WILLIAM SWING, US AMBASSADOR TO HAITI I have said several times that in re reading it, I wish that I had read it more carefully. I wish that we had chosen our words more carefully, that we had- we had used more prudent language. And I have since discovered that there were some errors in the report, which I've corrected.
PETER JENNINGS (VO) But the damage was done. Down playing human rights abuses, turning back refugees without hearings, the Clinton policy soon came under fire from powerful political figures in Washington.
RANDALL ROBINSON The policy is cruel, patently discriminatory and, lastly, in effect, profoundly racist The hunger strike to which I have committed is a small part of this larger collective effort.
PETER JENNINGS (VO) Robinson's hunger strike, along with pressure from the 39 member Congressional Black Caucus, moved President Clinton to change the policy yet again.
PRES BILL CLINTON I am announcing certain changes in our migration policy toward Haiti.
PETER JENNINGS (VO) On May the 8th, he announced that Haitian refugees would not longer be summarily returned, that they would be interviewed aboard ships and granted asylum if judged to have a 'well founded' fear of persecution. The president imposed tighter sanctions, designed to hurt the military. He replaced Lawrence Pezzullo with William Gray, who has publicly taken a much tougher stand towards Haiti's military. This is what he told us.
WILLIAM GRAY This time, there won't be any negotiations. You must step down and you must leave power and you must allow democracy to return.
PETER JENNINGS (VO) Yet so far, the tough words have had little effect. But if tighter sanctions didn't force the generals out, they did lead many other Haitians to flee. Between mid June and mid July, 20,000 Haitians took to the sea. President Clinton had another major crisis on his hands and, earlier this month, he was forced to reverse course again.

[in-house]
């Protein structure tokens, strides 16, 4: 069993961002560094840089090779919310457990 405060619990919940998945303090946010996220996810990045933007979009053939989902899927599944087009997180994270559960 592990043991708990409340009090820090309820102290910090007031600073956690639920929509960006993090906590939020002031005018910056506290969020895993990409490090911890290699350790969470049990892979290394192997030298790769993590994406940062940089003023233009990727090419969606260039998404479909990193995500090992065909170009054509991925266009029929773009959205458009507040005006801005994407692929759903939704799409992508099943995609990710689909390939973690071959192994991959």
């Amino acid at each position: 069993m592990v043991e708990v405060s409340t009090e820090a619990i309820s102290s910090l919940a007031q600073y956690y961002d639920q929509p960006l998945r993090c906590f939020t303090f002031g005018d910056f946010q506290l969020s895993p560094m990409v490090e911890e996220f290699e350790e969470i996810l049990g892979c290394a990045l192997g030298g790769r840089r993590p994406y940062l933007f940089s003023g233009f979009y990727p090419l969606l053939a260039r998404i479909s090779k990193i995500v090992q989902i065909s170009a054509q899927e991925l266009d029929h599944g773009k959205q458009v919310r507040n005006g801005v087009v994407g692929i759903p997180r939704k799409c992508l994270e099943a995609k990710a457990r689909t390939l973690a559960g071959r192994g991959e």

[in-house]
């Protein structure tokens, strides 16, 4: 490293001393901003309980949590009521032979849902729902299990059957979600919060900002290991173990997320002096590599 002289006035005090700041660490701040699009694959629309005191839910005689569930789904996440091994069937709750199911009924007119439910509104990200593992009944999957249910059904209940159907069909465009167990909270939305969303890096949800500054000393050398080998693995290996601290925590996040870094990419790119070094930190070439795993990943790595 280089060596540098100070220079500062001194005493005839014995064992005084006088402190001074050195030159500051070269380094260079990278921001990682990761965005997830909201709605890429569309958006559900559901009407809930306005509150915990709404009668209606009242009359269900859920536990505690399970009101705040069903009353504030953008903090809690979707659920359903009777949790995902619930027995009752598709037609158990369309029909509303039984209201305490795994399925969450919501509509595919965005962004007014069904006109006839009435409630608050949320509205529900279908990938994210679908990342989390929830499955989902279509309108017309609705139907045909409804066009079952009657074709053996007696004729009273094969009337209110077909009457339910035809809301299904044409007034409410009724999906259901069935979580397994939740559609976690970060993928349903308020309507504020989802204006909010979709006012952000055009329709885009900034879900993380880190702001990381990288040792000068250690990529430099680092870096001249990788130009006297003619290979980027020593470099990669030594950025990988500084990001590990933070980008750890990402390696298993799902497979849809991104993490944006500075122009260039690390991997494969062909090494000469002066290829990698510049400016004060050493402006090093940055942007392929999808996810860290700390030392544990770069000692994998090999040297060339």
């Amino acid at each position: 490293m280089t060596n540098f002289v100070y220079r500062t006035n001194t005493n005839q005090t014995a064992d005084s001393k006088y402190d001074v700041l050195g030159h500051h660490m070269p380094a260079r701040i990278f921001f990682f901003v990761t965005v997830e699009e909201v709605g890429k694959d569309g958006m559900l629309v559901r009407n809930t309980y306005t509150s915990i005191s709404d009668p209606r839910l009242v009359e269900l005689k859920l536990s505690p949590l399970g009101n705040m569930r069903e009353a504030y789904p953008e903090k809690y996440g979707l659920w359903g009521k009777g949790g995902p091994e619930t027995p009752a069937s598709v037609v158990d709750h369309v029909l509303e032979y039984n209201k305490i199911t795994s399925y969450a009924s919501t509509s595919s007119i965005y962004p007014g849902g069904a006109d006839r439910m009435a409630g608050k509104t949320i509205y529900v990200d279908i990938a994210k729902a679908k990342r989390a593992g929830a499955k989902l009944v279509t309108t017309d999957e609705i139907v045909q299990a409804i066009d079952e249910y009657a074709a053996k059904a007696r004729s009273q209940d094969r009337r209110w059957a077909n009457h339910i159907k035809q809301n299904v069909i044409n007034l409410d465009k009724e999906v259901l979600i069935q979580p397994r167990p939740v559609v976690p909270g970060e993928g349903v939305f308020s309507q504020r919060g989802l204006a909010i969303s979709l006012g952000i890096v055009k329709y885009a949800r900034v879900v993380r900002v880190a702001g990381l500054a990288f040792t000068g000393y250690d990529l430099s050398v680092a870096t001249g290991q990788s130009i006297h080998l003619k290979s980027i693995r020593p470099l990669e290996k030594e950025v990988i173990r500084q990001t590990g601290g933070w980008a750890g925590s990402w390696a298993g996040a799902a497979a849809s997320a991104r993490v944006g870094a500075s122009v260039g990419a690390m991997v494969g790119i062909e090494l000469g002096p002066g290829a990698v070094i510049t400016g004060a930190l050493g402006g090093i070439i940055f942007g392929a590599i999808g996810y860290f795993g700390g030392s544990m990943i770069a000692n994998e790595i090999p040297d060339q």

WILLIAM GRAY Those who take to the boats will not have resettlement possibilities in the United States.
PETER JENNINGS (VO) Either wait in refugee camps or go back to Haiti. For the boat people that was the choice. As for the United States, there appears to be no choice. (on camera) After more than 18 months, all that remains of Mr Clinton's Haiti policy is a blunt threat: Either the generals get out or the US Marines will go in and kick them out. And the administration is doing everything it can, from staging practice invasions to stationing Marines off the coast, to convince the generals that Washington means business. What choice there is, then, would appear to be in the hands of General Cedras. As for President Clinton, he appears to be drifting towards either another humiliating reversal or taking the one step he most wants to avoid invading Haiti. (Commercial break)
ANNOUNCER 'House on Fire: America's Haitian Crisis,' continues. Once again, Peter Jennings.
PETER JENNINGS If history does repeat itself and the US invades Haiti as it did 79 years ago tomorrow, the president will say that he's done so in order to restore democracy and protect innocent lives. But as we have seen, much of the policy has been driven by fear that a flood of poor Haitians will engulf the United States. The truth of the matter is Haiti is too independent and its history too complicated to absorb democracy easily from the barrel of an American gun. If the president does send America's young soldiers to invade, which may mean to risk their lives, will the US also take on the responsibility to make things better? The answer is not encouraging. Mr Clinton may kick out a few generals and fly Aristide home, but he's doing everything he can to hand off to other countries the long term challenge of helping Haitians build a genuine democracy. Until Haitians are content to live at home, America will always have a Haitian problem. This is Peter Jennings reporting.
ANNOUNCER This ABC News Special will continue in a moment. (Commercial break)
ANNOUNCER This has been Peter Jennings Reporting- 'House on Fire: America's Haitian Crisis.'